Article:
Saturday, January 16, 2016

Who is Charlie?
We can now say, with the benefit of hindsight, that in January 2015 France succumbed to an attack of hysteria. The massacre of the editorial board of the satirical magazine Charlie Hebdo, as well as of several police officers and the customers of a Jewish shop, triggered a collective reaction unprecedented in our country's history. It would have been impossible to discuss it in the heat of the moment. The media joined hands to denounce terrorism, to celebrate the admirable character of the French people, and to sacralize liberty and the French Republic. Charlie Hebdo and its caricatures of Muhammad were enshrined. The government announced that it was giving a grant to the weekly so that it could get back on its feet. Crowds of people followed the government's appeal to march in protest throughout the land: they held pencils to symbolize press freedom and applauded the state security police and the marksmen posted on the rooftops. The logo `Je suis Charlie' ('I am Charlie'), written in white letters against a black background, could be seen everywhere: on our screens, in the streets, on restaurant menus. Children came home from school with a letter C written on their hands. Kids aged seven and eight were interviewed at the school gates and asked for their thoughts on the horror of the events and the importance of one's freedom to draw caricatures. The government decreed that anyone who failed to toe the line would be punished. Any secondary school pupil who refused to observe the minute's silence imposed by the government was seen as implicitly supporting terrorism and refusing to stand in solidarity with the national community. At the end of January, we learned that some adults had started to behave in the most incredibly repressive ways: children of eight or nine years of age were being questioned by the police. It was a sudden glimpse of totalitarianism.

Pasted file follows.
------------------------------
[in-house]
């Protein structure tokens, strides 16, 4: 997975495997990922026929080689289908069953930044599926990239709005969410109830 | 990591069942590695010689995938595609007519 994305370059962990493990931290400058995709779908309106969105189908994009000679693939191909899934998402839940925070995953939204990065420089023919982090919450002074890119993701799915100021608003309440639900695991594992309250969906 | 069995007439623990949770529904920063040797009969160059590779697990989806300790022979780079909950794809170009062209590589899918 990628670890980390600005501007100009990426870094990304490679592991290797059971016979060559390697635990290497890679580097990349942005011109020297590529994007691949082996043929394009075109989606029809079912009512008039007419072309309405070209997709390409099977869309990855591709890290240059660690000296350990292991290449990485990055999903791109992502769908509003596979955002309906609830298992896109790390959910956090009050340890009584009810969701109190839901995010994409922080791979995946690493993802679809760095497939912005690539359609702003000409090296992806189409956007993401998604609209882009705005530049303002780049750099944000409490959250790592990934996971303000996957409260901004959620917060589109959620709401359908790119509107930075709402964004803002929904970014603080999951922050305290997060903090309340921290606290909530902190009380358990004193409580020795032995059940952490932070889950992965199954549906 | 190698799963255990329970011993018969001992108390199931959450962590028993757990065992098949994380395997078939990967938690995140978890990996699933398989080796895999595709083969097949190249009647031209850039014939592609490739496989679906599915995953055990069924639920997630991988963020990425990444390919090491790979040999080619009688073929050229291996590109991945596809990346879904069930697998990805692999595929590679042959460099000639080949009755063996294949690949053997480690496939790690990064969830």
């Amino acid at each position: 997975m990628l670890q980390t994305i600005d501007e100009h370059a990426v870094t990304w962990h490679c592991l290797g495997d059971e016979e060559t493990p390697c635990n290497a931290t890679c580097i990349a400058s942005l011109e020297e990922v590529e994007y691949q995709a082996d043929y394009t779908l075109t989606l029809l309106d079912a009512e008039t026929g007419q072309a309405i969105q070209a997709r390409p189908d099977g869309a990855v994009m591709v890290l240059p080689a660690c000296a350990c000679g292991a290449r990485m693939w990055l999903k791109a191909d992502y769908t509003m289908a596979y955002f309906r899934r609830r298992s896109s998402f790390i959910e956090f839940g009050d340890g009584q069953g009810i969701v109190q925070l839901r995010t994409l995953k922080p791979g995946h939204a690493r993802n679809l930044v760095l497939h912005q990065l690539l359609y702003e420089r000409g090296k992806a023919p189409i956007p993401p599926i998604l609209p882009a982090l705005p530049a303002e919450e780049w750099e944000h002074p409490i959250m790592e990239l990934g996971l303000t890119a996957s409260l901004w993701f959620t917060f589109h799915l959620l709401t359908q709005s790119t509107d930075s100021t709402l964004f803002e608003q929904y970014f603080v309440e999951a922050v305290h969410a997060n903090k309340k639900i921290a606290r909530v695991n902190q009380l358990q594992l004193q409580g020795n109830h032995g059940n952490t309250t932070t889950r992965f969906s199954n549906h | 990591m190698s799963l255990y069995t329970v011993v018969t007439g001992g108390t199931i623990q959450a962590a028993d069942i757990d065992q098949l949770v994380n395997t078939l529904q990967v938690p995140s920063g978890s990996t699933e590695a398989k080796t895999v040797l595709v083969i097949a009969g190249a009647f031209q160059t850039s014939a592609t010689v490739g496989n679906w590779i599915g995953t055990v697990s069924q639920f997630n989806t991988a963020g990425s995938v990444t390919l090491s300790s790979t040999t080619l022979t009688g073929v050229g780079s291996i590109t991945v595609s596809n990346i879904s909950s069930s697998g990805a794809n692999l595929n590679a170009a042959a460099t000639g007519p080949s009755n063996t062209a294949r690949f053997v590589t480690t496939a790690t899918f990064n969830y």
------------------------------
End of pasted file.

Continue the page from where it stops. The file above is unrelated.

Todd is good, but his references to Weber and to science are defensive puffery. Sociology is not a science in the way he wants it to be. He's an intelligent, disinterested observer. Statistics is a tool. Disinterest is not objectivity.

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